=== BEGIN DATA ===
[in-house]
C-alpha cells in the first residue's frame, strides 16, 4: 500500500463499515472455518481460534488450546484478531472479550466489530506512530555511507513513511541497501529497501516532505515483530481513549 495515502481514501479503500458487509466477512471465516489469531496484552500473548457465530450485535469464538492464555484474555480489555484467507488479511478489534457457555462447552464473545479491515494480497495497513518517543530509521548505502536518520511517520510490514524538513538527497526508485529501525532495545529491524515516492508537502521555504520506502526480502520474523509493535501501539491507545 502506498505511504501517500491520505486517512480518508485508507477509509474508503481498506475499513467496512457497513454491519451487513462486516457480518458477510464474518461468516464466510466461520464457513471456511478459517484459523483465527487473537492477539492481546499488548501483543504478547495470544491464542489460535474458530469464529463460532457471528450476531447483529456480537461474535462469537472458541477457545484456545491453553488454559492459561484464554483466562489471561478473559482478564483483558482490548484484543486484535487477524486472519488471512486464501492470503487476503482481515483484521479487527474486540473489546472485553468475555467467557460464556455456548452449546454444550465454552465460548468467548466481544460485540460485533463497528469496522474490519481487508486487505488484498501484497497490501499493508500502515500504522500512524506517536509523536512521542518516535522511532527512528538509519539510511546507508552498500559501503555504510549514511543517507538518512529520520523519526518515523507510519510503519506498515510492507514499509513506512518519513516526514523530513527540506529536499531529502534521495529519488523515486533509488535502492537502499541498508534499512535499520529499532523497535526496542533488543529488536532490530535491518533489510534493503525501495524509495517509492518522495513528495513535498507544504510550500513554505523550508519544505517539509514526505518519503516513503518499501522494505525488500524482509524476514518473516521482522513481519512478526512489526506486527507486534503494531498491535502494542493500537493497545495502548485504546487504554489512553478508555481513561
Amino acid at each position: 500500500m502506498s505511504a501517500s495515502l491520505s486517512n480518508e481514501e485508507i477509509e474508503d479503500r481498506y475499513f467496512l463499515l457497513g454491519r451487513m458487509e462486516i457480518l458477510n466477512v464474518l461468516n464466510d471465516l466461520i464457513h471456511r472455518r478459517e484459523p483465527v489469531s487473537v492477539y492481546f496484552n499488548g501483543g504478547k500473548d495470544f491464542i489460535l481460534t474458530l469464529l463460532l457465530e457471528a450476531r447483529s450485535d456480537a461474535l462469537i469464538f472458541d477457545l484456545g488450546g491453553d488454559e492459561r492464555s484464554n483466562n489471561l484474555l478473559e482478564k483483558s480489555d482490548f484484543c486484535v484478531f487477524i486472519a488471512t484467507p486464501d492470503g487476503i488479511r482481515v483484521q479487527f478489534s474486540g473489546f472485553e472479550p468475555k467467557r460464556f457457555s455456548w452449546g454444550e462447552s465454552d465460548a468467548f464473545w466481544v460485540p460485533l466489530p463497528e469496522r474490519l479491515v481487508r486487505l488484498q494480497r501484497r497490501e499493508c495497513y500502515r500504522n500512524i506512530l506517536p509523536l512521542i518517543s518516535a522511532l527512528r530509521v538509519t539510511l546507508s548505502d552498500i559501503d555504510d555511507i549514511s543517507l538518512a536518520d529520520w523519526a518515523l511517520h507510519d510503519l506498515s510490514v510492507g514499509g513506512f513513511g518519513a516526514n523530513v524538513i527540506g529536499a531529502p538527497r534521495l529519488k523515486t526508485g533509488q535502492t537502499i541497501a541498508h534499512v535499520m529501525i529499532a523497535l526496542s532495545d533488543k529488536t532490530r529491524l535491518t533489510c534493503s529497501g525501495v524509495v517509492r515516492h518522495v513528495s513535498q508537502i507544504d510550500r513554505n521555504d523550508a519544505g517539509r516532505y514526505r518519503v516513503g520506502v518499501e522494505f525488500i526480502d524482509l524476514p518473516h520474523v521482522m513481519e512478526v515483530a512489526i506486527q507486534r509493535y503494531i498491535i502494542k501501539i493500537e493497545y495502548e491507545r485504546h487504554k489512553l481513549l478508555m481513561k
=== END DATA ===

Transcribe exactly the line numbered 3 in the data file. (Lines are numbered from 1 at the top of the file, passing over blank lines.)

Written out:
Amino acid at each position: 500500500m502506498s505511504a501517500s495515502l491520505s486517512n480518508e481514501e485508507i477509509e474508503d479503500r481498506y475499513f467496512l463499515l457497513g454491519r451487513m458487509e462486516i457480518l458477510n466477512v464474518l461468516n464466510d471465516l466461520i464457513h471456511r472455518r478459517e484459523p483465527v489469531s487473537v492477539y492481546f496484552n499488548g501483543g504478547k500473548d495470544f491464542i489460535l481460534t474458530l469464529l463460532l457465530e457471528a450476531r447483529s450485535d456480537a461474535l462469537i469464538f472458541d477457545l484456545g488450546g491453553d488454559e492459561r492464555s484464554n483466562n489471561l484474555l478473559e482478564k483483558s480489555d482490548f484484543c486484535v484478531f487477524i486472519a488471512t484467507p486464501d492470503g487476503i488479511r482481515v483484521q479487527f478489534s474486540g473489546f472485553e472479550p468475555k467467557r460464556f457457555s455456548w452449546g454444550e462447552s465454552d465460548a468467548f464473545w466481544v460485540p460485533l466489530p463497528e469496522r474490519l479491515v481487508r486487505l488484498q494480497r501484497r497490501e499493508c495497513y500502515r500504522n500512524i506512530l506517536p509523536l512521542i518517543s518516535a522511532l527512528r530509521v538509519t539510511l546507508s548505502d552498500i559501503d555504510d555511507i549514511s543517507l538518512a536518520d529520520w523519526a518515523l511517520h507510519d510503519l506498515s510490514v510492507g514499509g513506512f513513511g518519513a516526514n523530513v524538513i527540506g529536499a531529502p538527497r534521495l529519488k523515486t526508485g533509488q535502492t537502499i541497501a541498508h534499512v535499520m529501525i529499532a523497535l526496542s532495545d533488543k529488536t532490530r529491524l535491518t533489510c534493503s529497501g525501495v524509495v517509492r515516492h518522495v513528495s513535498q508537502i507544504d510550500r513554505n521555504d523550508a519544505g517539509r516532505y514526505r518519503v516513503g520506502v518499501e522494505f525488500i526480502d524482509l524476514p518473516h520474523v521482522m513481519e512478526v515483530a512489526i506486527q507486534r509493535y503494531i498491535i502494542k501501539i493500537e493497545y495502548e491507545r485504546h487504554k489512553l481513549l478508555m481513561k